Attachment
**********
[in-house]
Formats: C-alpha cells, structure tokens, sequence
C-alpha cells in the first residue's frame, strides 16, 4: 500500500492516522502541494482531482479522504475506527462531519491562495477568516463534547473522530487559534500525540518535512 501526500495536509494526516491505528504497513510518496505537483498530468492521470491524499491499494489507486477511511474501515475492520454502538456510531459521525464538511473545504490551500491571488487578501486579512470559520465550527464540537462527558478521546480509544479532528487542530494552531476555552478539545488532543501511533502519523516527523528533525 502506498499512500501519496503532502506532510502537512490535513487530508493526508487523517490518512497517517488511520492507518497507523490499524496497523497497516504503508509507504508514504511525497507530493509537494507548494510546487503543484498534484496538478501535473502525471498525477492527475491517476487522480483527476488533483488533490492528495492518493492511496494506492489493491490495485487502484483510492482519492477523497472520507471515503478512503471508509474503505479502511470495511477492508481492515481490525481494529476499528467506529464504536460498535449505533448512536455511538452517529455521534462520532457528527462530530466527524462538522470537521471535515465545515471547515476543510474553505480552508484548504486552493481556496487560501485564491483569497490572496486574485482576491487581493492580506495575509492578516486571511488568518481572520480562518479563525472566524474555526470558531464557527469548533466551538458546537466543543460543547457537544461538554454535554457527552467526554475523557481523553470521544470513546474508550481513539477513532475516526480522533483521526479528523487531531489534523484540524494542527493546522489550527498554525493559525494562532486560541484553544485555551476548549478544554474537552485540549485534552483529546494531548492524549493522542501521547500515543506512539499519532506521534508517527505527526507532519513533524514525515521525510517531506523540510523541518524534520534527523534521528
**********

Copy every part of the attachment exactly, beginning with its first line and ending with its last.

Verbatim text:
[in-house]
Formats: C-alpha cells, structure tokens, sequence
C-alpha cells in the first residue's frame, strides 16, 4: 500500500492516522502541494482531482479522504475506527462531519491562495477568516463534547473522530487559534500525540518535512 501526500495536509494526516491505528504497513510518496505537483498530468492521470491524499491499494489507486477511511474501515475492520454502538456510531459521525464538511473545504490551500491571488487578501486579512470559520465550527464540537462527558478521546480509544479532528487542530494552531476555552478539545488532543501511533502519523516527523528533525 502506498499512500501519496503532502506532510502537512490535513487530508493526508487523517490518512497517517488511520492507518497507523490499524496497523497497516504503508509507504508514504511525497507530493509537494507548494510546487503543484498534484496538478501535473502525471498525477492527475491517476487522480483527476488533483488533490492528495492518493492511496494506492489493491490495485487502484483510492482519492477523497472520507471515503478512503471508509474503505479502511470495511477492508481492515481490525481494529476499528467506529464504536460498535449505533448512536455511538452517529455521534462520532457528527462530530466527524462538522470537521471535515465545515471547515476543510474553505480552508484548504486552493481556496487560501485564491483569497490572496486574485482576491487581493492580506495575509492578516486571511488568518481572520480562518479563525472566524474555526470558531464557527469548533466551538458546537466543543460543547457537544461538554454535554457527552467526554475523557481523553470521544470513546474508550481513539477513532475516526480522533483521526479528523487531531489534523484540524494542527493546522489550527498554525493559525494562532486560541484553544485555551476548549478544554474537552485540549485534552483529546494531548492524549493522542501521547500515543506512539499519532506521534508517527505527526507532519513533524514525515521525510517531506523540510523541518524534520534527523534521528